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August 29, 2013 at 8:11 pm #48672danacv2Participant
I bought an old movement online to practice on etc. and it was really grimy. I tried to clean it (by hand) using historic timekeepers but I found that it was really difficult to get all the grime off. After about 10 minutes I took out a few pieces to check on them and brushed them lightly but they were still pretty dirty so I left in a while longer and brushed some more. I got most of the grime off but it still wasn’t fully clean. Does anyone have any tips on how to tackle a really dirty movement? Do I need to clean it multiple times or just leave it in longer and brush more. Is there a better cleaning solution I can use? I didn’t try using Bob’s recipe. Would that have made a bigger difference?
DanAugust 30, 2013 at 12:26 am #53877aruthaParticipant
some of the brass clock movements have been dirty for so long the chances of getting them to sparkle with just chemicals can be a bit slim. The next step is a polishing machine which is just a bench grinder with “pigtails” fixed to the shaft so you can attach wheels and mops. If you don’t want to go down that route then I am afraid it is a case of a good brass polish and doing it by hand.
Paul.August 30, 2013 at 7:27 am #53878danacv2Participant
I don’t necessarily want it to be completely shiny (for now). I’m just more concerned with functionality. There still seem to be some areas where I can scrape off the grime with my nail and I’m not entirely sure that all the gear teeth and lantern pinions are totally clean. I can put it back in the solution for another round but I wasn’t sure if there where any issues with doing that multiple times or leaving it in for an extended period of time.
DanAugust 30, 2013 at 8:10 am #53879willofiamModerator
Hey Dan, Just as Paul said some of those movements are tough to clean, follow the directions for mixing your solution, I use the same stuff and mix it to the fuller strength and it does a good job (I use a ultrasonic but sometimes will scrub thing too), I have also mixed up the solution Bob talks about and my opinion is that it is a tad stronger and less expensive but you would still have to scrub things (I choose to buy the timekeeper stuff as it is less hassle). I use toothpicks, toothbrushes (after I brush my teeth ) sometime a very fine brass wire wheel to get it shinny and then a buffing wheel, and some of that stuff called elbow grease (doesnt make sense to use grease but.. 🙄 ..), pinions can be a bugger. To get a movement to look brand new takes alot and sometimes clean is clean and like you said functionable (if thats a word). O.K. there are times when a really dirty one comes in I will clean, hot rinse, and clean again, seems to help and I have not had any issues with cleaning something more than once or even more times, I am not sure what happens if you soak it overnight, I never wanted to take the chance so I would do a thorough hot water rinse after each cleaning session. another thing to be aware of is whether or not the movement is lacquered, if it is then the solution you are using will take that off if left in too long (thats why I have gotten into the habit to clean and rinse then redo if necessary), if the lacquer is stained then thats the only way to make it shinny again yet you would then have to re-lacquer the brass. Have fun, hope that helps, William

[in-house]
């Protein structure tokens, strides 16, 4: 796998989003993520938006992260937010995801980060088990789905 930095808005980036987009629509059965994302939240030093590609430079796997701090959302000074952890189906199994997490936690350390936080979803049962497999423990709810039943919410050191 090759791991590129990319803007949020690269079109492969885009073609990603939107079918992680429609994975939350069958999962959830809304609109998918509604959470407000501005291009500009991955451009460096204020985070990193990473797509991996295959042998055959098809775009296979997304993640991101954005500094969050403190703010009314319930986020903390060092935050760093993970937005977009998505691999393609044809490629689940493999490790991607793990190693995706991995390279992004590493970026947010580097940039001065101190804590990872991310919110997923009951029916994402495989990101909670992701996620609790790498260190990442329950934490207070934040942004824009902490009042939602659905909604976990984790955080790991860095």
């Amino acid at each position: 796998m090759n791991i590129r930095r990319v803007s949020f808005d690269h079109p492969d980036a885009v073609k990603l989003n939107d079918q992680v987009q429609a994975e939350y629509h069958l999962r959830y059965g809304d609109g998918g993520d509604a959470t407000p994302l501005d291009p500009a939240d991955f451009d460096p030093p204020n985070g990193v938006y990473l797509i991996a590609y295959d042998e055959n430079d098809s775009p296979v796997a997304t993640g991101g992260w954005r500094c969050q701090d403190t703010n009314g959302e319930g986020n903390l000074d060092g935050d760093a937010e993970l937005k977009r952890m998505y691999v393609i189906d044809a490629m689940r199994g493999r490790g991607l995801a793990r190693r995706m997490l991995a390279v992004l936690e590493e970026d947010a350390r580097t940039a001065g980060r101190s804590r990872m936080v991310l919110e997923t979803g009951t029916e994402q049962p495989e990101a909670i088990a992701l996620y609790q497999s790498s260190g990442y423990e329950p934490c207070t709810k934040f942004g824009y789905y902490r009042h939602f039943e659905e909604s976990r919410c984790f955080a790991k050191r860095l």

P.S. you could send all the really dirty ones to Paul, I hear he is good a it….. 😆August 31, 2013 at 11:09 am #53880aruthaParticipant
If the mechanism is very oily or greasy to begin with it is always a good idea to give it a scrub in degreaser first. This will not only give the clock cleaning solution less work to do but will also extend its useful life. WD40 will kill your cleaning solution. If after coming out of the ultrasonic tank the pinions/lantern pinions are still dirty it will have to be finished off by hand, tooth picks, toothbrushes etc. You have to remember that some of these mechs have been lying around for 20+ years without being touched which means some of the dried on oil or grease has gone quite hard. If you have ever pegged out the pivot holes after an ultrasonic clean you will still see dirt coming out on the pegwood. Ultrasonics only help to get it clean, they don’t promise a perfect clean on everything. After cleaning a clock through the ultrasonic I will closely inspect each part and finish by hand if needed. I cant think of any cleaning solution or machine capable of getting out every last piece of dirt, it all depends on what substances were last used on the clock, how long it has been lying around for and your cleaning solution and methods as to how clean it will be when it comes out of the tank.
As for how long to leave it in the solution, if its in an ultrasonic tank then you could leave it for an hour for a very bad mech but I find after 20-30 mins it just stops getting any cleaner. If just putting in a bucket of cleaning solution most of the old clock guys would leave it overnight, you can still do this but not with cast brass, you can end up with a bucket of gold mush if not careful.
Hope this helps
p.s don’t believe William, he is the one who adores cleaning dirty movements so much so I have heard he does it for free!
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